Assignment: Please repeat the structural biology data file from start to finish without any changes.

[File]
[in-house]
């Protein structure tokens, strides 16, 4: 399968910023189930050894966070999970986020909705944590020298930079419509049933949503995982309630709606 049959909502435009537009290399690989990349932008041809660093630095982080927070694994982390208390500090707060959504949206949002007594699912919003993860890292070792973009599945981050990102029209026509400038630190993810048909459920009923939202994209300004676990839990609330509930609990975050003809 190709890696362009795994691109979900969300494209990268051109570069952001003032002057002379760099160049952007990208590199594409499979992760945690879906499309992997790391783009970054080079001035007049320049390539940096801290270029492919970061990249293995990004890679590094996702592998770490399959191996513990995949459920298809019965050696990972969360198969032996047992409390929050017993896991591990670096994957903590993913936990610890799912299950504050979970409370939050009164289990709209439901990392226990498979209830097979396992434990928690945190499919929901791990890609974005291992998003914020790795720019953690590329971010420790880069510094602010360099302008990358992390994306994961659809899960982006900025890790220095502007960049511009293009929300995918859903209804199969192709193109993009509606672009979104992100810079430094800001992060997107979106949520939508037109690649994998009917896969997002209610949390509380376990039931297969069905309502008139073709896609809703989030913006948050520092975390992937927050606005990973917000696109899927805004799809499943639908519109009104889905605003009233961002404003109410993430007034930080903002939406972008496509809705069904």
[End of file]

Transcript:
[in-house]
């Protein structure tokens, strides 16, 4: 399968910023189930050894966070999970986020909705944590020298930079419509049933949503995982309630709606 049959909502435009537009290399690989990349932008041809660093630095982080927070694994982390208390500090707060959504949206949002007594699912919003993860890292070792973009599945981050990102029209026509400038630190993810048909459920009923939202994209300004676990839990609330509930609990975050003809 190709890696362009795994691109979900969300494209990268051109570069952001003032002057002379760099160049952007990208590199594409499979992760945690879906499309992997790391783009970054080079001035007049320049390539940096801290270029492919970061990249293995990004890679590094996702592998770490399959191996513990995949459920298809019965050696990972969360198969032996047992409390929050017993896991591990670096994957903590993913936990610890799912299950504050979970409370939050009164289990709209439901990392226990498979209830097979396992434990928690945190499919929901791990890609974005291992998003914020790795720019953690590329971010420790880069510094602010360099302008990358992390994306994961659809899960982006900025890790220095502007960049511009293009929300995918859903209804199969192709193109993009509606672009979104992100810079430094800001992060997107979106949520939508037109690649994998009917896969997002209610949390509380376990039931297969069905309502008139073709896609809703989030913006948050520092975390992937927050606005990973917000696109899927805004799809499943639908519109009104889905605003009233961002404003109410993430007034930080903002939406972008496509809705069904």